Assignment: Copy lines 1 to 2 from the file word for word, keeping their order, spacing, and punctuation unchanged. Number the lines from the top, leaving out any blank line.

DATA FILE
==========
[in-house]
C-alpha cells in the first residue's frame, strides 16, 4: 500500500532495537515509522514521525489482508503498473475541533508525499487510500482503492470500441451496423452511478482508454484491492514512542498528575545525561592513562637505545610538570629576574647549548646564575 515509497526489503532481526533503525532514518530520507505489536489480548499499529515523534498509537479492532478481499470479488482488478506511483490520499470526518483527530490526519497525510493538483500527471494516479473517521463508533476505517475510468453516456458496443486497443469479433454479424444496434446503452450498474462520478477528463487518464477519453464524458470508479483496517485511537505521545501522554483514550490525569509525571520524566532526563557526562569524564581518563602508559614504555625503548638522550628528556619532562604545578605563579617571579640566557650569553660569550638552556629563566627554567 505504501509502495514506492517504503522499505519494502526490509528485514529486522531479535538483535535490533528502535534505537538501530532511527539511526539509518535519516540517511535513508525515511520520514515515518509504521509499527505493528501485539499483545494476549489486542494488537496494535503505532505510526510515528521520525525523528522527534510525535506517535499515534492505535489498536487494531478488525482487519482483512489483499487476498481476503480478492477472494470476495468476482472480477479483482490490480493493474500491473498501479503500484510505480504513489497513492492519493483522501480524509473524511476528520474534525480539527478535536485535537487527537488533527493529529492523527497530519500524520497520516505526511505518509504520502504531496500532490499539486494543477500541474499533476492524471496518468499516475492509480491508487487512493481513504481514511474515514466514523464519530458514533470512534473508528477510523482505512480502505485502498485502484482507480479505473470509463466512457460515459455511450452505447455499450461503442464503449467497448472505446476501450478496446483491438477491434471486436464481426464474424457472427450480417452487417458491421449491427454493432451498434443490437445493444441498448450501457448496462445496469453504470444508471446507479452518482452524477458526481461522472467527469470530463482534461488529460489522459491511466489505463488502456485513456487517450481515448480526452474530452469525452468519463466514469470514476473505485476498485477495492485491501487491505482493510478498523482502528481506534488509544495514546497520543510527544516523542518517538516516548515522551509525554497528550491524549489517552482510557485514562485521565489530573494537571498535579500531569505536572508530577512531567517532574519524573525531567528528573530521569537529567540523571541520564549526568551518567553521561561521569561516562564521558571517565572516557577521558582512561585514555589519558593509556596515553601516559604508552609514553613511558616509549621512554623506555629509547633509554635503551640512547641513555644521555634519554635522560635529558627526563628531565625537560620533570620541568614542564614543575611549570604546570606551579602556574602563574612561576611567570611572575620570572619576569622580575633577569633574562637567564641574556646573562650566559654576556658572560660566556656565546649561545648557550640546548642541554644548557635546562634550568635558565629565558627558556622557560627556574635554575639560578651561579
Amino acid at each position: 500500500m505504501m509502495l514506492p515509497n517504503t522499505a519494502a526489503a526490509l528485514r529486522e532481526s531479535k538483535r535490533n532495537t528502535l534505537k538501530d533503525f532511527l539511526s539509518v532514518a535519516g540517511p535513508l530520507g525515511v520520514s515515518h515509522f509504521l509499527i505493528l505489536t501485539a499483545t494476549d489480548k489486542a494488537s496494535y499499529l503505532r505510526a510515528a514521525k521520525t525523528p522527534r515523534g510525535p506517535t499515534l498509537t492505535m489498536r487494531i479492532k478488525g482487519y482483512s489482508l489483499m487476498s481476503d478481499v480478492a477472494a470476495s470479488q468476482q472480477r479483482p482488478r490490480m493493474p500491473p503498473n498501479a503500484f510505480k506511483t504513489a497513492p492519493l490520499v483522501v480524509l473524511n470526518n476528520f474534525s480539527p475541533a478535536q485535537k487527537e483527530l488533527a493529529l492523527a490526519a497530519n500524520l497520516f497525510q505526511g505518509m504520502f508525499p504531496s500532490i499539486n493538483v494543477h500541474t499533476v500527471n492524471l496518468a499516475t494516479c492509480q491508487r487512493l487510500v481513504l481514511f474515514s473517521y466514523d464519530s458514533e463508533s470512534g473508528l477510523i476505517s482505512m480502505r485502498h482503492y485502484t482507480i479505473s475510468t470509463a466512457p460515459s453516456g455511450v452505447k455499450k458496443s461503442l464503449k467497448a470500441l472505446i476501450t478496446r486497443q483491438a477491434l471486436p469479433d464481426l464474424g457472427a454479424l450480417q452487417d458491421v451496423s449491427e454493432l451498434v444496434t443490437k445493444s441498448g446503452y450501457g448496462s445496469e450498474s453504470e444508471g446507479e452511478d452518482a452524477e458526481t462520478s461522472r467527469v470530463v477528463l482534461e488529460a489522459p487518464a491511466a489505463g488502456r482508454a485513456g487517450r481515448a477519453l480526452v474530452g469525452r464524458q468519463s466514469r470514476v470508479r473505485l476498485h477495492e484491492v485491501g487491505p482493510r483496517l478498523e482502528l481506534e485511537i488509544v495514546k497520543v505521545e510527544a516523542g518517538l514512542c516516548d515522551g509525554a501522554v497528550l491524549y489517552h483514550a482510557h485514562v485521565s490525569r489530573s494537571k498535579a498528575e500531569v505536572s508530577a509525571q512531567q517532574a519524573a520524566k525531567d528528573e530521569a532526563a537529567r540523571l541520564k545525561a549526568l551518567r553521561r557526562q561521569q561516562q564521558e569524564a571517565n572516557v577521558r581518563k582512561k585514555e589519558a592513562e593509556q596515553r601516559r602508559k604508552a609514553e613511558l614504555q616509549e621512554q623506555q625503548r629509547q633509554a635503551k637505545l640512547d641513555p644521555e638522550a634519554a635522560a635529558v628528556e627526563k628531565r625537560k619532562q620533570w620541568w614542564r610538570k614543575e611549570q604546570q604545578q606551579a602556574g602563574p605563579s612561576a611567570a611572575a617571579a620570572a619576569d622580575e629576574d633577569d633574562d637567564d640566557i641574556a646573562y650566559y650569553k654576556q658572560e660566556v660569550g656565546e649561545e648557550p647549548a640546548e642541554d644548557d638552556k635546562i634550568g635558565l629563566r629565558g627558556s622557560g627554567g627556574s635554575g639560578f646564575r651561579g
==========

[in-house]
C-alpha cells in the first residue's frame, strides 16, 4: 500500500532495537515509522514521525489482508503498473475541533508525499487510500482503492470500441451496423452511478482508454484491492514512542498528575545525561592513562637505545610538570629576574647549548646564575 515509497526489503532481526533503525532514518530520507505489536489480548499499529515523534498509537479492532478481499470479488482488478506511483490520499470526518483527530490526519497525510493538483500527471494516479473517521463508533476505517475510468453516456458496443486497443469479433454479424444496434446503452450498474462520478477528463487518464477519453464524458470508479483496517485511537505521545501522554483514550490525569509525571520524566532526563557526562569524564581518563602508559614504555625503548638522550628528556619532562604545578605563579617571579640566557650569553660569550638552556629563566627554567 505504501509502495514506492517504503522499505519494502526490509528485514529486522531479535538483535535490533528502535534505537538501530532511527539511526539509518535519516540517511535513508525515511520520514515515518509504521509499527505493528501485539499483545494476549489486542494488537496494535503505532505510526510515528521520525525523528522527534510525535506517535499515534492505535489498536487494531478488525482487519482483512489483499487476498481476503480478492477472494470476495468476482472480477479483482490490480493493474500491473498501479503500484510505480504513489497513492492519493483522501480524509473524511476528520474534525480539527478535536485535537487527537488533527493529529492523527497530519500524520497520516505526511505518509504520502504531496500532490499539486494543477500541474499533476492524471496518468499516475492509480491508487487512493481513504481514511474515514466514523464519530458514533470512534473508528477510523482505512480502505485502498485502484482507480479505473470509463466512457460515459455511450452505447455499450461503442464503449467497448472505446476501450478496446483491438477491434471486436464481426464474424457472427450480417452487417458491421449491427454493432451498434443490437445493444441498448450501457448496462445496469453504470444508471446507479452518482452524477458526481461522472467527469470530463482534461488529460489522459491511466489505463488502456485513456487517450481515448480526452474530452469525452468519463466514469470514476473505485476498485477495492485491501487491505482493510478498523482502528481506534488509544495514546497520543510527544516523542518517538516516548515522551509525554497528550491524549489517552482510557485514562485521565489530573494537571498535579500531569505536572508530577512531567517532574519524573525531567528528573530521569537529567540523571541520564549526568551518567553521561561521569561516562564521558571517565572516557577521558582512561585514555589519558593509556596515553601516559604508552609514553613511558616509549621512554623506555629509547633509554635503551640512547641513555644521555634519554635522560635529558627526563628531565625537560620533570620541568614542564614543575611549570604546570606551579602556574602563574612561576611567570611572575620570572619576569622580575633577569633574562637567564641574556646573562650566559654576556658572560660566556656565546649561545648557550640546548642541554644548557635546562634550568635558565629565558627558556622557560627556574635554575639560578651561579